Wether you are a ‘sufferer’ or a ‘therapist/expert’, (the differences between the two are largely imaginary) you have been seeing the evidence each and every day but your interpretation of those perceptions are guided and shaped by unregarded and completely inaccurate assumptions. You have witnessed the brain trying to process difficult experience over and over, but you only see ‘illness’, ‘depression’, ‘anxiety’ or something else. You might call it unstable emotions, faulty ideas, thoughts that wont stop, stress, unhappiness, an inability to cope, a poor life quality, an absence of purpose, or the thing that keeps you awake at night. Most of what we notice in mind, the circular thoughts, the uneasy feelings, the sometimes crippling emotions, the apparently random junk, and just ‘me thinking’, is the brain struggling to process experience in circumstances where it is being prevented from doing so.
By now you are probably battling, hopefully, with one of the most misleading assumptions in our modern culture – if it isn’t science it must be fantasy or religious hokum. In modern society an unyielding faith in science doctrine is the acknowledged mark of intellect. This is not unreasonable for the physical sciences, but the ‘mind sciences’ have yielded little of practical value for over a hundred years. It is time to notice this and get past it. If we want to truly understand the mind and its problems we must do the one thing that science is explicitly incapable of doing. We must study the mind itself. Directly. This blindingly obvious suggestion seems absurd to most, but think about it. Could we learn anything about the sun by ignoring it, and examining only the things it shines upon?
Because of the necessity for scientific respectability the psychology of self, the mind and brain has been stuck in a flat earth paradigm for generations longer than it should have been. Today the academic citadels of psychology and psychiatry are completely impervious to any thinking that is without a veneer of science. To the 16th century priest the idea that the world might not be at the centre of God’s creation was literally unthinkable. Today the reality of mind and brain function is equally unthinkable, and will remain so as long as mental health science remains the unquestioned arbiter of acceptable knowledge on these matters.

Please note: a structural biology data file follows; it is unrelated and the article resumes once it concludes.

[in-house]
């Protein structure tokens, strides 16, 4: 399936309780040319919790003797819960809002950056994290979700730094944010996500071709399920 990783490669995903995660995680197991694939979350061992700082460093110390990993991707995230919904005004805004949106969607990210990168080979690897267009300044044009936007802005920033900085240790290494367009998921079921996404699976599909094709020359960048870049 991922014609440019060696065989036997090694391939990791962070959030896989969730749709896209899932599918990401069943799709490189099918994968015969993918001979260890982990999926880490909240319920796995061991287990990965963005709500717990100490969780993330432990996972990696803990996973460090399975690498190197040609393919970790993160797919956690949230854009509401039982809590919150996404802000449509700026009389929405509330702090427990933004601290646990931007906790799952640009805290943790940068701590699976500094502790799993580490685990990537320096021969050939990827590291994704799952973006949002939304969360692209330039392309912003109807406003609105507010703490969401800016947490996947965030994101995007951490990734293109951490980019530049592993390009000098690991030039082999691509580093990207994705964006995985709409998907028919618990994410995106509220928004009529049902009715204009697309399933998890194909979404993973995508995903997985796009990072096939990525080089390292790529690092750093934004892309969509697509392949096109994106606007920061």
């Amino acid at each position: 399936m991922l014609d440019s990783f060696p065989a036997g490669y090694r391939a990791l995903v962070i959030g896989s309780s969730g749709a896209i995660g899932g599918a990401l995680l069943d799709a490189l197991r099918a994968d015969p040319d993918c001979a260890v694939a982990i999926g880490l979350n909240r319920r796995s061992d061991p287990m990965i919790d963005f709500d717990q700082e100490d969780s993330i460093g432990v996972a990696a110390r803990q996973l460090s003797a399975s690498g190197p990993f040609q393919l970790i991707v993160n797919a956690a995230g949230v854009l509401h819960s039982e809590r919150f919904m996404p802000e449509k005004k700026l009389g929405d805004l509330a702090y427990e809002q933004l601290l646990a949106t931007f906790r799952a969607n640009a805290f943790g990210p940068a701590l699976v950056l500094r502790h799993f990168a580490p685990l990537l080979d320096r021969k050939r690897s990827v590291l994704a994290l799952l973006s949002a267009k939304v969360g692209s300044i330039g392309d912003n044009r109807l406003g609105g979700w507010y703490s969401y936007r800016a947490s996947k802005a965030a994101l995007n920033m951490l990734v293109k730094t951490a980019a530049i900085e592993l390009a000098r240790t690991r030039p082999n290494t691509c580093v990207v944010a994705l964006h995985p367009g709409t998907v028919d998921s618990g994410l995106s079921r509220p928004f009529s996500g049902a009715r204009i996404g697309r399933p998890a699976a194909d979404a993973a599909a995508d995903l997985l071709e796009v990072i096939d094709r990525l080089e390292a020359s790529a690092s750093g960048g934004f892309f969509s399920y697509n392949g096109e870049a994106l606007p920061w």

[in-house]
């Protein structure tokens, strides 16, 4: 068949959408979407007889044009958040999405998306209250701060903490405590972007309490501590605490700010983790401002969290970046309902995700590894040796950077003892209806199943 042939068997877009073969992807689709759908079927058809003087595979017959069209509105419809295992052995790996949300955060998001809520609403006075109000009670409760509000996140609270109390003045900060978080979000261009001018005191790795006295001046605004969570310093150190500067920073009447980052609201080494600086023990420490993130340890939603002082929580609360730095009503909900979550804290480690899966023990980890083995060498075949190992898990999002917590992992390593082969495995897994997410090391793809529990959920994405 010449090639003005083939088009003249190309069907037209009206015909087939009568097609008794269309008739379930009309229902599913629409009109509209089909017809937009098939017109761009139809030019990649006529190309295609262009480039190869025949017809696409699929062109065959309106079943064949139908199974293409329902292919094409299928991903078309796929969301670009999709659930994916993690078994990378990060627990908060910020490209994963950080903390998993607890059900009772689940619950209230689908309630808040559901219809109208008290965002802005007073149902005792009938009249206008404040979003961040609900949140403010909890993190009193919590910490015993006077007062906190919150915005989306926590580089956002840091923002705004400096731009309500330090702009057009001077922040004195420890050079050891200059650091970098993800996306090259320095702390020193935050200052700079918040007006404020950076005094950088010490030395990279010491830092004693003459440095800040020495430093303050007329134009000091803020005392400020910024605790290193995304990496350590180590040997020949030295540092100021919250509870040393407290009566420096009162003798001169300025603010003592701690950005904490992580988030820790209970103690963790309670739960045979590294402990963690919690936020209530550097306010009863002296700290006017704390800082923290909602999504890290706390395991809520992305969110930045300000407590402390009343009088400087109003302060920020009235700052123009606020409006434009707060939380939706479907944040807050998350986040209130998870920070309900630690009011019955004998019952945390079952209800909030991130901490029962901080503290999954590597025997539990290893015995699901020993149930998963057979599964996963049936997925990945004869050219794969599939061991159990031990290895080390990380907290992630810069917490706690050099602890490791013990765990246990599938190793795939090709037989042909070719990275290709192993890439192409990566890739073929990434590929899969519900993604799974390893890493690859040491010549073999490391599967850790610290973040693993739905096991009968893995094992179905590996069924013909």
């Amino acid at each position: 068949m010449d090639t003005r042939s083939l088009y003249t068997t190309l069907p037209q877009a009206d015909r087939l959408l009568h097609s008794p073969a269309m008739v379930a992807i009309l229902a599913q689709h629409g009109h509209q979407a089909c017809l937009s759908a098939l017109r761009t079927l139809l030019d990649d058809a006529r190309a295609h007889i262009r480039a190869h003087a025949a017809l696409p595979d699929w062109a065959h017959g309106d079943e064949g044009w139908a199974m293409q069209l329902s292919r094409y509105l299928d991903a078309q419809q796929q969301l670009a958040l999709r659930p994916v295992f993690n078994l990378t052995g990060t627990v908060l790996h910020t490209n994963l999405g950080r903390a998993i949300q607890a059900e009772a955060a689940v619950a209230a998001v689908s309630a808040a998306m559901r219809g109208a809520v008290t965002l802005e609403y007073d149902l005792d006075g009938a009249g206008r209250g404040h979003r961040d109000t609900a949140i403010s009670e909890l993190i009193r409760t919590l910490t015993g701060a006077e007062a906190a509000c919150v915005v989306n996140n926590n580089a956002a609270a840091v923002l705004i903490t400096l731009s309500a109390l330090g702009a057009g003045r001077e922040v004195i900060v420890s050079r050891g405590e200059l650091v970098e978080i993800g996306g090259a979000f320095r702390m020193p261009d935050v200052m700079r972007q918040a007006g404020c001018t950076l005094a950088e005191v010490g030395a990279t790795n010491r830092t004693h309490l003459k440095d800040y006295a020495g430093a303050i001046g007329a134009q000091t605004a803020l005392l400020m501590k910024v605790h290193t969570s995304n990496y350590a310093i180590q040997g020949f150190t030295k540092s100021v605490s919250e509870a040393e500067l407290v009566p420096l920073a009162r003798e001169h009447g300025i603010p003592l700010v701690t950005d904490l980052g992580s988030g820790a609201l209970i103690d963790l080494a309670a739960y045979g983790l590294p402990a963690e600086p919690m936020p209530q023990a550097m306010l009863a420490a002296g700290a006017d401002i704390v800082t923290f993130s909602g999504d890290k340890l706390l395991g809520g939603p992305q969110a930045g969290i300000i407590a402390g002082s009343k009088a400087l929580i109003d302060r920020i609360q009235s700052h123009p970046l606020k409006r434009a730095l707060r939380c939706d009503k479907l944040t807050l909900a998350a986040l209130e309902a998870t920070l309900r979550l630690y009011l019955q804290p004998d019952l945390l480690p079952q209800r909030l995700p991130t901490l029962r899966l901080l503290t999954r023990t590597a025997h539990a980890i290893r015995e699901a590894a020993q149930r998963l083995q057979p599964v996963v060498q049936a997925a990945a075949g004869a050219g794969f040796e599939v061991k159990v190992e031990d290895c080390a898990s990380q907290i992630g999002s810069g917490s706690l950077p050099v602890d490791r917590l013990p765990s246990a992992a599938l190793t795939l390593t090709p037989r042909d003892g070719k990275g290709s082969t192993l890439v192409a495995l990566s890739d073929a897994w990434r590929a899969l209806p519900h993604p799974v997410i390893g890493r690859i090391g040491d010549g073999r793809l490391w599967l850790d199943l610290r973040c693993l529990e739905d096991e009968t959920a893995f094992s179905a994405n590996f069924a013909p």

We can all agree on the presence of our thoughts and emotions without the intervention of science. Observe the mind a bit closer, for a bit longer, and we will agree on many things that are at present unthinkable. We will one day agree on the following.
- We are brain centred organisms rather than ‘person’ or ‘Me’ centred. Everything that occurs in mind, including ‘me’ and the mind itself, is brain activity. The brain thinks, ‘I’ do not.
- The brain learns, grows and improves its capacity for adaptation and wellbeing through the processing of its experience.
- Experience processing occurs in the conscious mind. It cannot take place effectively if the conscious mind is not available to the brain for this crucial task. The brain’s processing of experience is what we currently interpret as ‘Me engaged in reflection or contemplation’, an increasingly rare activity in modern life.
- Modern culture conditions the brain to seek absorption, preoccupation, distraction and entertainment, and to avoid the space in mind necessary to process experience effectively.